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Stepping Stones to Suffrage

Yellow button that reads "I march for full Suffrage June 7th. Will You?" and photograph of women in hats standing along the street
Suffrage march button, c. 1915; CHM, ICHi-061937. Grace Wilbur Trout (second from left), returning to Chicago after campaigning in Springfield to secure a statewide suffrage law, June 14, 1913; DN-0060624, Chicago Daily News collection, CHM.

In December 1869, the Territory of Wyoming passed the first women’s suffrage law in the US, forty-four years before Illinois women would be granted limited suffrage in June 1913 to vote for local offices and in presidential elections—the first steps on the path to a national amendment.

Suffragists faced serious opposition, but without the vote, women had an uphill battle getting politicians to back their causes. In the decades before the Nineteenth Amendment was ratified in 1920, Chicago women of different backgrounds pursued varied goals—working to reform society, achieve economic and political empowerment, and promote racial equality. These issues and efforts also propelled many to campaign for suffrage.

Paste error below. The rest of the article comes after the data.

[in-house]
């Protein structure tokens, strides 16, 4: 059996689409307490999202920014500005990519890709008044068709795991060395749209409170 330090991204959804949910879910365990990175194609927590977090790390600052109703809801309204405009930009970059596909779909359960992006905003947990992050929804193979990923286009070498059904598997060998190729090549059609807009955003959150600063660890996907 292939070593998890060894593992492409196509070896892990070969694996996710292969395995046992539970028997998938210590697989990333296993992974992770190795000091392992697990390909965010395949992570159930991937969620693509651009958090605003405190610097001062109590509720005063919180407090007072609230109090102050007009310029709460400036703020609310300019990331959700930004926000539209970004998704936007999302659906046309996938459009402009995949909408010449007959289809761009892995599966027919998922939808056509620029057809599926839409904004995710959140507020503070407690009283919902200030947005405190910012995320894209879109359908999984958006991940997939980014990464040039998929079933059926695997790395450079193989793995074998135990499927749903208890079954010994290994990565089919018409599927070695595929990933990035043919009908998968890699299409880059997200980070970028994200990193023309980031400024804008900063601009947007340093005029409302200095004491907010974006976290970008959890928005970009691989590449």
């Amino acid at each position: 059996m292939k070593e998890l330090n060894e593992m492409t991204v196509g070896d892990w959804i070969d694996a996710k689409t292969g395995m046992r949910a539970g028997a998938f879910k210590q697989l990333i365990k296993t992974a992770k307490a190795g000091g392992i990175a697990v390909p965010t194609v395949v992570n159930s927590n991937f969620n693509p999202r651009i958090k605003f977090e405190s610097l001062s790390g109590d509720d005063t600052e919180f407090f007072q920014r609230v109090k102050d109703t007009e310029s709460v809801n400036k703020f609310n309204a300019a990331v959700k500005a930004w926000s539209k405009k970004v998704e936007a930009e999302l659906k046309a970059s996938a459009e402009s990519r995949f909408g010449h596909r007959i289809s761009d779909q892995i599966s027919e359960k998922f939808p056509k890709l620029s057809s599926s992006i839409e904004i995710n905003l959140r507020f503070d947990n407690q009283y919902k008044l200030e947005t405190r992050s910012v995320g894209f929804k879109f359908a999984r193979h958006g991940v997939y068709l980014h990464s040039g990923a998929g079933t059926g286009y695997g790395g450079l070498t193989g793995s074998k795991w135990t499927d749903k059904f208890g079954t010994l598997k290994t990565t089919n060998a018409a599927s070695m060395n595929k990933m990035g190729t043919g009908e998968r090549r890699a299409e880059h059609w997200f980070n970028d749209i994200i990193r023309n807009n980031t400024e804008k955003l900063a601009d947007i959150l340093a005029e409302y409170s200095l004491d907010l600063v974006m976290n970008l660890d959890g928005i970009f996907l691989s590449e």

Some Illinois women traveled to Washington, DC, to persuade lawmakers to back a women’s suffrage amendment. Others attended national party gatherings held in Chicago, including the 1880 Republican National Convention, to seek support for women’s rights. Though frequently excluded, bit by bit they achieved local victories—stepping stones to full suffrage.

Learn more about women’s activism in Chicago leading up to the campaign for a national amendment in Episode 3 of our digital experience, Democracy Limited: Chicago Women and the Vote.

 

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